> FireVox is loaded -- however, since FireVox is an extension, and not a
> seperate app, i can no longer run FireFox with a screen reader, because the
> screen reader cannot differentiate between the synonymic executable files
> when invoked, and therefore, disables screen reader interaction when a
> partucular executable is loaded;
> 3) self-voicing apps can still conflict with a scren reader due to events
> from the self-voicing apps firing whilst one is in a plain text document
> checking one's credit card or banking information;  which is also why
> self-voicing applications have limited appeal and why they CANNOT be run
> without a screen reader -- if i am using a self-voicing app, once i switch
> tasks, i have no wey of knowing what is currently running -- even when doing
> something as "trivial" as copying the contents of a page to the clipboard
> and pasting it to an empty plain text document -- without a screen-reader at
> the ready to "awaken" when the user switches from the self-voicing app, the
> speech-dependent user is left without a means of ensuring that previous
> information has not been overwritten, nor what directory into which the file
> is going to be saved, nor access to any system calls ("do you want to
> overwrite..." or "error - nothing selected"
> self-voicing apps have their place in the overall scheme of things, but they
> are NOT substitutes for screen readers; what we should be concentrating upon
> is NOT how does current assisstive technology handle current markup, but how
> to enable assisstive technology to handle markup better, by providing more
> explicit association patterns and as much semantic information as possible
> THAT is the goal -- to improve bi-directional communication between
> applications, in this case, between user agents and screen readers -- not to
> critique the current state of support -- it must ALSO be realized that HTML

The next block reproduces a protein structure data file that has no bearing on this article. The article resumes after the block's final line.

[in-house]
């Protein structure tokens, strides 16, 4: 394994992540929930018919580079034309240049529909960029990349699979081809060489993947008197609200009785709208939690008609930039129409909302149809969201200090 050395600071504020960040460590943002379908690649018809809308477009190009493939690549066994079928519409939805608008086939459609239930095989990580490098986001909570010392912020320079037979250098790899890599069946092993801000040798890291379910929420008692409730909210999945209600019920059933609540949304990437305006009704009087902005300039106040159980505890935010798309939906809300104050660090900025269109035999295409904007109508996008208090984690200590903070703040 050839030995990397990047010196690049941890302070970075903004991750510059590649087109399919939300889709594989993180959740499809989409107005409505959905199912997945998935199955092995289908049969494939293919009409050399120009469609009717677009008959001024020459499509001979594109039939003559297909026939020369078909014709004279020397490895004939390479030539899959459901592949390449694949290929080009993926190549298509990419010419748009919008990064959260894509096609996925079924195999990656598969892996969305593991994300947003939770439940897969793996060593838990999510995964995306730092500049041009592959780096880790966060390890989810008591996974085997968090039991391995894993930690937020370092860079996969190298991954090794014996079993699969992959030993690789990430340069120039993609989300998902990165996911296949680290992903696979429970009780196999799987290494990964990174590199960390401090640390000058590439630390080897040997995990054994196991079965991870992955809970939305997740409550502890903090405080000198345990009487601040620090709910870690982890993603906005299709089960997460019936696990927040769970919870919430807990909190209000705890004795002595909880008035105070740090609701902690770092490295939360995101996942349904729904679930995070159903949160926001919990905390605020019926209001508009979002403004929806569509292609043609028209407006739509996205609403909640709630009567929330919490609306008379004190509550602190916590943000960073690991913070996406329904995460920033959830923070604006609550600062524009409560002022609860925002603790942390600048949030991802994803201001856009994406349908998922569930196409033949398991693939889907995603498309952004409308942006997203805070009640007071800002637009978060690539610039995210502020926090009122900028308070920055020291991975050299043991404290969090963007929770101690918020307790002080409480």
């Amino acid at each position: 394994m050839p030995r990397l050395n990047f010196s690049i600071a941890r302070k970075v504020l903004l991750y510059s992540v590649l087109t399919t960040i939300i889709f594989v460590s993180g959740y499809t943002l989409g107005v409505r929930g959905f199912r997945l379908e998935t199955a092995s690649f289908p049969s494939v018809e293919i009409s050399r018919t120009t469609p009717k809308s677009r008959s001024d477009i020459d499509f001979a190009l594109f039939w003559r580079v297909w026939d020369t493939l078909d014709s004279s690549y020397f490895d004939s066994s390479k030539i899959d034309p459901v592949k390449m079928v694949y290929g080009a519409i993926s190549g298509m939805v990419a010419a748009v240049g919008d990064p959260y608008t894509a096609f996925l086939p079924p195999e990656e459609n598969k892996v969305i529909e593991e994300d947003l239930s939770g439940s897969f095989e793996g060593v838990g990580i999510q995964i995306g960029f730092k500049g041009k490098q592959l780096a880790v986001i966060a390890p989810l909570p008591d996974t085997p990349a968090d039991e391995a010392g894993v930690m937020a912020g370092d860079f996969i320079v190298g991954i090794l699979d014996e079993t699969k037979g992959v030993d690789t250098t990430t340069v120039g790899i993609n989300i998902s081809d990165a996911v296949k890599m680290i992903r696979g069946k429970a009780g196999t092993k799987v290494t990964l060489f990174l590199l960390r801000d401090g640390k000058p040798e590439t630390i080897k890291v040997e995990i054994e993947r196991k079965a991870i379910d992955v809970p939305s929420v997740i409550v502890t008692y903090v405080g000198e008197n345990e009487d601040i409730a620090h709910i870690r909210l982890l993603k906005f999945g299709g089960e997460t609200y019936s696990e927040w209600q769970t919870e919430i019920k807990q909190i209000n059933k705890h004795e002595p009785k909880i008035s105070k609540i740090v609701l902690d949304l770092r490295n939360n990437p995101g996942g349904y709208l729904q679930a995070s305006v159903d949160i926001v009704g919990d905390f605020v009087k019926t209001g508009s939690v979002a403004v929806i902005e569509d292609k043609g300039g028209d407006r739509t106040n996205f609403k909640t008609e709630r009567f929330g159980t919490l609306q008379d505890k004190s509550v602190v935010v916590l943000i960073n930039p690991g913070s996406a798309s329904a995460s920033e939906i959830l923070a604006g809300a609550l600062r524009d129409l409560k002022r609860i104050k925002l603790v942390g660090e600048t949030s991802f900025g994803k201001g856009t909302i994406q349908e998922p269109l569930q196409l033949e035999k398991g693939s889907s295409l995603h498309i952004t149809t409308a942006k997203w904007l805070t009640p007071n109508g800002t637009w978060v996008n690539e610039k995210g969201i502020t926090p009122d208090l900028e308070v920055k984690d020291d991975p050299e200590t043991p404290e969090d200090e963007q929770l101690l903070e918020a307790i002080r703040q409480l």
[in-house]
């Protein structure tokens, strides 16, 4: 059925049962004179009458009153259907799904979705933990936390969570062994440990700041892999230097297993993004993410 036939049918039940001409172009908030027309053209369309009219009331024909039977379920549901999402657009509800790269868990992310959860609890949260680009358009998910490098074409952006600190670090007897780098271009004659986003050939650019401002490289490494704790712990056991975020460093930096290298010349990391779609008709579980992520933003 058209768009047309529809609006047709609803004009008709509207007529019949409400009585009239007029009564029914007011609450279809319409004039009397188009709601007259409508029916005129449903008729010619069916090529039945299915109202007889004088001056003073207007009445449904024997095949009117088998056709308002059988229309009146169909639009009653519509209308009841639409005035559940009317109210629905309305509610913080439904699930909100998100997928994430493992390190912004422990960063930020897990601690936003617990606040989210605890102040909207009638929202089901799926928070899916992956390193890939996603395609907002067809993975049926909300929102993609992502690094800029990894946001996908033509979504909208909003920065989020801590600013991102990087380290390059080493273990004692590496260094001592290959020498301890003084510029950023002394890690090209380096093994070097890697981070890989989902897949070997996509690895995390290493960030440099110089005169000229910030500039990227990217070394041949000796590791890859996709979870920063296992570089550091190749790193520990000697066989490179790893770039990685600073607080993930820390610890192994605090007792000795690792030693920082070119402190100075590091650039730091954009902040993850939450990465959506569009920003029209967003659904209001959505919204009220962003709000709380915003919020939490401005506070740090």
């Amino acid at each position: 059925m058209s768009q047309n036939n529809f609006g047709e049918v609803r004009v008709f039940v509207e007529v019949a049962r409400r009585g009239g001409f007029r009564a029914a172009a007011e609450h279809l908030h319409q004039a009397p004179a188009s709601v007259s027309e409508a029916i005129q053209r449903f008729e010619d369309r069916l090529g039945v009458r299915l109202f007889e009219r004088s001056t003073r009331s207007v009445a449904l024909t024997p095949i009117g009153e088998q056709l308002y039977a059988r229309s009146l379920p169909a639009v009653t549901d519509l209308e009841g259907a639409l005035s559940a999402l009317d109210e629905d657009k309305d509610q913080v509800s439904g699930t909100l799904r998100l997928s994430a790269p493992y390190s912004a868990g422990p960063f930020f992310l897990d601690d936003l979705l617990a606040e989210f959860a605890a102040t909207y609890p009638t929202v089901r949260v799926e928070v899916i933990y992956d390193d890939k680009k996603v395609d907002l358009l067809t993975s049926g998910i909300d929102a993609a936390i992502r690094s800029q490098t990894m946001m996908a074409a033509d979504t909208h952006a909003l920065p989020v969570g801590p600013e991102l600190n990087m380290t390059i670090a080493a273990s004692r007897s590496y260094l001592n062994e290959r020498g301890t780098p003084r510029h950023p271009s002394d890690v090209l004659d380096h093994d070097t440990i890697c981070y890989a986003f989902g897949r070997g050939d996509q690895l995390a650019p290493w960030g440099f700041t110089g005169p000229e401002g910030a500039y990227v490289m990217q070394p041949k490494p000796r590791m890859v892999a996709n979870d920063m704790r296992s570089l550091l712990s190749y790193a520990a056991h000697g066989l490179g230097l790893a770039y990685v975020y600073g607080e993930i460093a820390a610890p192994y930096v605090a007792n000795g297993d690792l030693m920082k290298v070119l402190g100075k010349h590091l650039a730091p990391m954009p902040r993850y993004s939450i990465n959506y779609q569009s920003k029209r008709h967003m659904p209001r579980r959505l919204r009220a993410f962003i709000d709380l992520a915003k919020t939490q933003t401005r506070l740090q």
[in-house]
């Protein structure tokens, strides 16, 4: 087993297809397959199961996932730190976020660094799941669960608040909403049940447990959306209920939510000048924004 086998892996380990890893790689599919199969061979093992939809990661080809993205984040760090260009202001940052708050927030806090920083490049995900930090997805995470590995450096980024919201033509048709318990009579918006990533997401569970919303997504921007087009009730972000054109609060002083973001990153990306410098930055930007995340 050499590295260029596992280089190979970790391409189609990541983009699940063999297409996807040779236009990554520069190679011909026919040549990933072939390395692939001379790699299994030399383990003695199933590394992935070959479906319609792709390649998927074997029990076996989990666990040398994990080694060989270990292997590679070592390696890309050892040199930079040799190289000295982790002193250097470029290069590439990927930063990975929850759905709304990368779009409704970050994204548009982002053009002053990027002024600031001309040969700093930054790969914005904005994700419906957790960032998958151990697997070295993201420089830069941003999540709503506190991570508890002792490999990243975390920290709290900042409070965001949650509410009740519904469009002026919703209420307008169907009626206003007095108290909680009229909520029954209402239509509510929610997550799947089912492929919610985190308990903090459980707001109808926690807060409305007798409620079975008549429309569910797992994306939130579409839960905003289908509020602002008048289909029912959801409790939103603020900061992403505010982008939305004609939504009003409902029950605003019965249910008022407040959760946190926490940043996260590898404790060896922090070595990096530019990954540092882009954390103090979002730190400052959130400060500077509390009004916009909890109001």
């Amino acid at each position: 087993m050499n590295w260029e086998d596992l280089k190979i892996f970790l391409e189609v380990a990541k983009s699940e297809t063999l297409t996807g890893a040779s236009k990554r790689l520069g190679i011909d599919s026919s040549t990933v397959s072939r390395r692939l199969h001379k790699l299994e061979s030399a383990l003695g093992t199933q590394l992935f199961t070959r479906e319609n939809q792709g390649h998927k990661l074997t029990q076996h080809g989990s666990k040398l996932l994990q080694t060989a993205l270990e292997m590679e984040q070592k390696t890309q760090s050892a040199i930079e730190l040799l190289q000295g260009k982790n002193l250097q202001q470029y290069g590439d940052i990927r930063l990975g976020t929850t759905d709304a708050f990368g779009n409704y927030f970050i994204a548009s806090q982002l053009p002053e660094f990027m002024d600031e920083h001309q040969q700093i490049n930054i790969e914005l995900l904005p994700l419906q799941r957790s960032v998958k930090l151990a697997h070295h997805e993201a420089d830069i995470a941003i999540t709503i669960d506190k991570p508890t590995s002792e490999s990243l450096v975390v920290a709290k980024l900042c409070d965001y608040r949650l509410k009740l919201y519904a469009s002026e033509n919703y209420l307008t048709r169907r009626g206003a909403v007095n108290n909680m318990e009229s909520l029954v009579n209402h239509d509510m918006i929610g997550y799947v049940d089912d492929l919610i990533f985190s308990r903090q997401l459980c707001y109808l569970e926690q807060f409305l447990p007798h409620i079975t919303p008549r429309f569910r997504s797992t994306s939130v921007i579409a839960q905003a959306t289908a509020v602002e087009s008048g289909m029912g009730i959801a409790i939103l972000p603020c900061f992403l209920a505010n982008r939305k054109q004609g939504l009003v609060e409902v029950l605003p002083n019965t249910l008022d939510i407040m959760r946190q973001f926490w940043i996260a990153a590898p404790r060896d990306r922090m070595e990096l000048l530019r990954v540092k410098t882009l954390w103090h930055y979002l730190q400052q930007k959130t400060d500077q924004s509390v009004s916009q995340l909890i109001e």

> 4.01 did not proclaim that it had addressed all accessibility problems, only
> those that emergency triage units identified as the most crucial problems in
> the late nineteen-nineties -- it was NEVER intended to be the be all or end
> all in web accessibility, but an effort to provide a means of breaching
> perceptual black holes and the sort of device dependence and modality
> dependence that breaks assisstive technologies...  even for a self-voicing
> app to work well, it must rely upon the semantics built into the markup
> language it supports...
> this is why this whole thread is a red herring in my opinion -- we cannot
> "break" what was done in the past to promote accessibility, useability,
> internationalization and device independence, nor should we be bound to
> putting old wine into new bottles -- where superior mechanisms are
> available, they should be implemented, but those mechanisms implemented in
> HTML 4.01 specifically for accessibility, device independence and
> internationalization MUST be supported as part of the "backwards
> compatibility" principle, hence my suggested verbiage for the design
> principle document:
>    "Browsers should retain residual markup designed for a specific 
>    purpose, such as accessibility. internationalization or device 
>    independence. Simply because new technologies and superior 
>    mechanisms have been identified, not all of them have been 
>    implemented. Moreover, disabled users are more likely to be 
>    users of "legacy technology" because it is the only technology 
>    that interacts correctly with third-party assistive technologies"
> or words to that effect...
> gregory.

"He who lives on Hope, dies farting."
  -- Benjamin Franklin, Poor Richard's Almanack
Gregory J. Rosmaita,
Camera Obscura:

Received on Tuesday, 11 September 2007 17:35:40 UTC